In wet areas close to the river, you can see monitor lizard, several species of crocodiles, cobras and pythons, as well as green mamba. Complementing the picture are many species of birds and butterflies.
Niumi National Park
The reserve is located on the northern bank of the Gambia River. It was created to conserve the mangroves of Africa. Vegetation extends along the coast and protects the shores from erosion. The park surprises with a variety of birds: gulls, terns and warblers stop here during flights.
Mangroves are inhabited by herons of various species. Of the wild animals, you can find leopards, oribi antelopes, monkeys and hyenas here, and in the Masarinko stream — manatee. Turtles, crocodiles and native species of snakes live near the shore.
Gambia River National Park
Curious in terms of location, the reserve occupies 5 islands on the river you already know. Their common name is the Paviany Islands. On patches of land you can find several different types of ecosystems — from tropical jungles to savannahs and mangrove swamps. Baboons have become a haven for the endangered species of African hippopotamus, as well as for a large number of various monkeys — baboons, green monkeys, red colobuses.
The reserve is implementing a project to return chimpanzees to their natural habitat — primates seized from illegal traders are adapting among their relatives in the wild. In addition to monkeys, here you can see anteaters, warthogs, servals, manatees, badgers, antelopes, various lizards and snakes.
Tanji River Bird Reserve
The unique conservation park includes sections of the Kariniti and Tanji rivers. About 300 species of birds, including migratory ones, live on its relatively small territory of 136 hectares.
Black-necked, gray and little herons, gerbils, waders, mockingbirds, white-tailed anglers, plovers, terns and several species of gulls can be found in the immediate vicinity. During periods of seasonal gathering in flocks, visitors simultaneously observe up to 20 thousand waterfowl.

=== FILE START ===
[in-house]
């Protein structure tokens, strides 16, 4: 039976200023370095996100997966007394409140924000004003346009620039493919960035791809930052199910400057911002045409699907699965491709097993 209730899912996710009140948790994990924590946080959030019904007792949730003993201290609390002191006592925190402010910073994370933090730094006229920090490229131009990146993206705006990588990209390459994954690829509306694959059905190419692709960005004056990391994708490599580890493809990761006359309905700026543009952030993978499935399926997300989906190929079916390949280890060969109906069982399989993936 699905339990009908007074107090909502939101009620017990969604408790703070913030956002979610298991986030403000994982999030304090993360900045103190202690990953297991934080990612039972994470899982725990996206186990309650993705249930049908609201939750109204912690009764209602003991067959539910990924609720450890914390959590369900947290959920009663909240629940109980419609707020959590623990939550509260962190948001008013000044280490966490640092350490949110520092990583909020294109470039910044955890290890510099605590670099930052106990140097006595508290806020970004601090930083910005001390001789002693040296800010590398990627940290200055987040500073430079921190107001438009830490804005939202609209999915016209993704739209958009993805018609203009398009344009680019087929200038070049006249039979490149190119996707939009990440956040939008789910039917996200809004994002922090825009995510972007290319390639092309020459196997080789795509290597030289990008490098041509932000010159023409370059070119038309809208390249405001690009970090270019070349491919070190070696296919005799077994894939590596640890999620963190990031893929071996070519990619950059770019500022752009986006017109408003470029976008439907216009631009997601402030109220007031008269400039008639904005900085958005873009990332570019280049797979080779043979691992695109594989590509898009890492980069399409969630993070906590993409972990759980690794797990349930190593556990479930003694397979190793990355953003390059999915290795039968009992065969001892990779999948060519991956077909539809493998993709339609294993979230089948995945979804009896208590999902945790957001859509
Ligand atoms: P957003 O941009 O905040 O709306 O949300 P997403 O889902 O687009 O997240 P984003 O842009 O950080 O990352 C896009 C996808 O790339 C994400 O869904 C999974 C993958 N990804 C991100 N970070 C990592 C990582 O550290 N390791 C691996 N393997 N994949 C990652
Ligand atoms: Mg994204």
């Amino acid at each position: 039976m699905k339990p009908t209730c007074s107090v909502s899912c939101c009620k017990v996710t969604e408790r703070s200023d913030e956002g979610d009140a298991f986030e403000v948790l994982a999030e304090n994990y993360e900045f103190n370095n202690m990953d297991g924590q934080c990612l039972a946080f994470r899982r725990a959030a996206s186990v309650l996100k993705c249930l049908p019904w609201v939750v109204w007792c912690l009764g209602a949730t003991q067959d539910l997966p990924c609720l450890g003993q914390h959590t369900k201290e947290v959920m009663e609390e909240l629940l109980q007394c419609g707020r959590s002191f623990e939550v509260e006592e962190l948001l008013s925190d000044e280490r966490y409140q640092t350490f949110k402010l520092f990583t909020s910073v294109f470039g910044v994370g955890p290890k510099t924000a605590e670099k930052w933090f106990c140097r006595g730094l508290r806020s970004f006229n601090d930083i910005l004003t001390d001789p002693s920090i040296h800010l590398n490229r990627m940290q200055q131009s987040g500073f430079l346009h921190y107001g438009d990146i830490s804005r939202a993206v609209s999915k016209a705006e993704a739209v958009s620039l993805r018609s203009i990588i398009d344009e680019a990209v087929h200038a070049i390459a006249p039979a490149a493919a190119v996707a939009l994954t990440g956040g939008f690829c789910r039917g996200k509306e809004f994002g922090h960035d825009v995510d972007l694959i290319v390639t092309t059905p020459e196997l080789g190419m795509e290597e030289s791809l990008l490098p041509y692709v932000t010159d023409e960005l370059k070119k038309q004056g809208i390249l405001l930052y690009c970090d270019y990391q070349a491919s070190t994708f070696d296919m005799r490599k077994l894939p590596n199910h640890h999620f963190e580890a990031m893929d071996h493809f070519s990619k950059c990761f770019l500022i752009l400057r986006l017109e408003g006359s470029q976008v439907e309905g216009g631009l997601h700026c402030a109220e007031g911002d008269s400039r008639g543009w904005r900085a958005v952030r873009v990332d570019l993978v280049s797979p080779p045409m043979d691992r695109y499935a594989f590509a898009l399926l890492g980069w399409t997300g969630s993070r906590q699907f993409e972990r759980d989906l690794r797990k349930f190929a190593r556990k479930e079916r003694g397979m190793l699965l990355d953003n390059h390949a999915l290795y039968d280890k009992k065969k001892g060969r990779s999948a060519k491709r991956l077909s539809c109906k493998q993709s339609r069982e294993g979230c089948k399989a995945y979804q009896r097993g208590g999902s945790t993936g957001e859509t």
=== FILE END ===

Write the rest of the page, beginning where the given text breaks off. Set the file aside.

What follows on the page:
Albert Market in Banjul
Considered the largest market on the West Coast. In fact, this is a complex of three markets with different profiles. On the first one you can buy fresh fruits, vegetables, meat and fish. In another part they sell household goods and even some equipment. The most interesting for foreigners is that part of the Albert Market, where they sell products of folk craftsmen and souvenirs.
In addition to carvings, outlandish masks and ancient coins, here you can buy natural African batik fabric, clothes with national motifs, jewelry, dishes, local spices, and try national cuisine in small shops.
Craft market in Bakau
A small market, consisting of about 50 stalls, attracts not so much with its scale as with its authenticity. Here, wood-carved products can be made right in the presence of buyers.
Elsewhere, the owner of the tent on the machine creates a canvas that will immediately go on sale. Here they buy leather and fabric products, pottery, national-style jewelry, paintings, masks and drums.
Stone rings in Senegambia
A large number of circles of vertically oriented stones are located between the mouths of the Salum and Gambia rivers, but it is most convenient to inspect them in the village of Vassu, not far from Georgetown. These structures are called the «African Stonehenge», although they hardly had any astronomical purpose.
Stones have a different shape: with a rounded even cut, with a cup-shaped recess at the top, etc. The oldest of them date back to the 3rd century BC. e. The main theory for the creation of such megaliths is the designation of burial mounds with the burial places of kings and leaders of local tribes.
This island is located on the Gambia River and is now officially renamed Kunta Kinte. Here is an old fortress with a dark history. In different eras, it belonged to the Portuguese, Germans and British, and periodic seizures were associated with the fact that James was an important point for the transportation of slaves.
The built citadel partly served as a prison for keeping captured slaves. Now the fortress is destroyed, but the remains of prison cells and several ancient cannons have been preserved inside.